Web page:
Got rid of cable TV in July. Only thing I miss are the news programs. However they all have web sites or apps with video clips that are more than adequate, although it’s often old news when I get around to viewing them.

Still have access to tons of mindless entertainment via YouTube, Netflix, iTunes and old fashioned over the air. My rabbit ears attenna gives me just as good, maybe better, a high def picture as the heavily compressed cable signals ever did. Same with the programs I get from the internet, as I use an Apple TV to watch them on my wide screen in 1080p.

Right now I’m saving about $50 a month foregoing cable.  As I buy more shows on iTunes that amount will decrease. In the long run we cord cutters may end up spending even more than before, as this article by Mark Sullivan in TechHive predicts:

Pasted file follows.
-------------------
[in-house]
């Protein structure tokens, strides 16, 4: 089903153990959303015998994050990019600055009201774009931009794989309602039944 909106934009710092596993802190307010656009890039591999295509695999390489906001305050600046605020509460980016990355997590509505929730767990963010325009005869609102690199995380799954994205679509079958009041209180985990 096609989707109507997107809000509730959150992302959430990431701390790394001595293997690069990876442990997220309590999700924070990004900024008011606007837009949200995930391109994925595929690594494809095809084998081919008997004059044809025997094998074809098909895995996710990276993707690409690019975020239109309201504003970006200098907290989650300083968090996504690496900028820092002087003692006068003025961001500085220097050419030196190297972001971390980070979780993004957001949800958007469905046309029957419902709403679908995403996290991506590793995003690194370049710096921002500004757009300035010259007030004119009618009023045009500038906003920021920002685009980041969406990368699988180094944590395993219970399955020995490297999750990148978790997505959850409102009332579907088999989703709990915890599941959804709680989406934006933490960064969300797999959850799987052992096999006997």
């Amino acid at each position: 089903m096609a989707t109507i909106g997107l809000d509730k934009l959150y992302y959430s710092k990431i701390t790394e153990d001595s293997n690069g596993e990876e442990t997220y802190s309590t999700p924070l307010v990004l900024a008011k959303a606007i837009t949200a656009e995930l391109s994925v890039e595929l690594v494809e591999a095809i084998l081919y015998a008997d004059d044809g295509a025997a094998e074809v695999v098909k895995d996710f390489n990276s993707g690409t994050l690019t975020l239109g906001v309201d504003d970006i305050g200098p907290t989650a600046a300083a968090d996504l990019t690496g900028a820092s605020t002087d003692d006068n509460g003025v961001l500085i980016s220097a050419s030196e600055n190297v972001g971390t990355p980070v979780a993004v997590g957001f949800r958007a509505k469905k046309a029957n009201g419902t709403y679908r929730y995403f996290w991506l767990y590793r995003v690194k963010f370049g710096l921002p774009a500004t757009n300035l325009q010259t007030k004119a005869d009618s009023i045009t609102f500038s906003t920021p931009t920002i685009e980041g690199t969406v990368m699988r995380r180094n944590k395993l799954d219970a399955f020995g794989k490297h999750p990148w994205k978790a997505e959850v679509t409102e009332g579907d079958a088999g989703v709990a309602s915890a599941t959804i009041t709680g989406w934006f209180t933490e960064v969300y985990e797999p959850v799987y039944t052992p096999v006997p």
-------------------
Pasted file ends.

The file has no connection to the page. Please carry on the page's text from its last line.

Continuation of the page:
Pay TV as we know it will be dead by 2025, and this is how it will happen

….TV’s migration to the Internet is ultimately a matter of evolution, not revolution. There will be no explosions, no network chiefs diving out of windows onto Wilshire Boulevard. That’s because the TV content owners—networks like NBC and HBO, big studios like Sony TriStar, and cable network conglomerates like Viacom—hold the cards today, and they will still hold the cards when Internet TV becomes the norm.

They own the TV shows. Everything else is just distribution.

Content owners were terrified by the gutting of the music industry by Steve Jobs and the Internet during the 1990s and 2000s, and they will make sure the same thing doesn’t happen to video. Content owners will continue to nervously restrict the ways TV content can be distributed and consumed—until it makes financial sense not to.